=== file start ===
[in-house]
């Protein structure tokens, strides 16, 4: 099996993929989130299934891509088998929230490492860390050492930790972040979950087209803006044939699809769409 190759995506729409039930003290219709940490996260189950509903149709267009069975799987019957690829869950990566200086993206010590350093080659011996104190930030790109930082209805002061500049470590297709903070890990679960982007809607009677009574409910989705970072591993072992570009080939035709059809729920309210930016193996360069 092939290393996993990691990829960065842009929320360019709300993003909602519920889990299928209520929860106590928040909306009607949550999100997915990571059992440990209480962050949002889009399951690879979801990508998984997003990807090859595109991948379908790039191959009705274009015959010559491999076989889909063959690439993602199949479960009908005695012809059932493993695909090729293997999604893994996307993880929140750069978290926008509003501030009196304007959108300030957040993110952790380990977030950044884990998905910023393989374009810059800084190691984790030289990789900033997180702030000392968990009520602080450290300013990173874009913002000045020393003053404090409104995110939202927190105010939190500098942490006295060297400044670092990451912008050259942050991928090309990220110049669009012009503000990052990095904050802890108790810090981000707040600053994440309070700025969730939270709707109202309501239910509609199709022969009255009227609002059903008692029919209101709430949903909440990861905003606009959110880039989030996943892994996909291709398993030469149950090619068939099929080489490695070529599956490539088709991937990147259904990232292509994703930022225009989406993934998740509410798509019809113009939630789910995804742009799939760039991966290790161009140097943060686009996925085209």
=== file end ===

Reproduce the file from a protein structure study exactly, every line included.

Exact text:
[in-house]
């Protein structure tokens, strides 16, 4: 099996993929989130299934891509088998929230490492860390050492930790972040979950087209803006044939699809769409 190759995506729409039930003290219709940490996260189950509903149709267009069975799987019957690829869950990566200086993206010590350093080659011996104190930030790109930082209805002061500049470590297709903070890990679960982007809607009677009574409910989705970072591993072992570009080939035709059809729920309210930016193996360069 092939290393996993990691990829960065842009929320360019709300993003909602519920889990299928209520929860106590928040909306009607949550999100997915990571059992440990209480962050949002889009399951690879979801990508998984997003990807090859595109991948379908790039191959009705274009015959010559491999076989889909063959690439993602199949479960009908005695012809059932493993695909090729293997999604893994996307993880929140750069978290926008509003501030009196304007959108300030957040993110952790380990977030950044884990998905910023393989374009810059800084190691984790030289990789900033997180702030000392968990009520602080450290300013990173874009913002000045020393003053404090409104995110939202927190105010939190500098942490006295060297400044670092990451912008050259942050991928090309990220110049669009012009503000990052990095904050802890108790810090981000707040600053994440309070700025969730939270709707109202309501239910509609199709022969009255009227609002059903008692029919209101709430949903909440990861905003606009959110880039989030996943892994996909291709398993030469149950090619068939099929080489490695070529599956490539088709991937990147259904990232292509994703930022225009989406993934998740509410798509019809113009939630789910995804742009799939760039991966290790161009140097943060686009996925085209």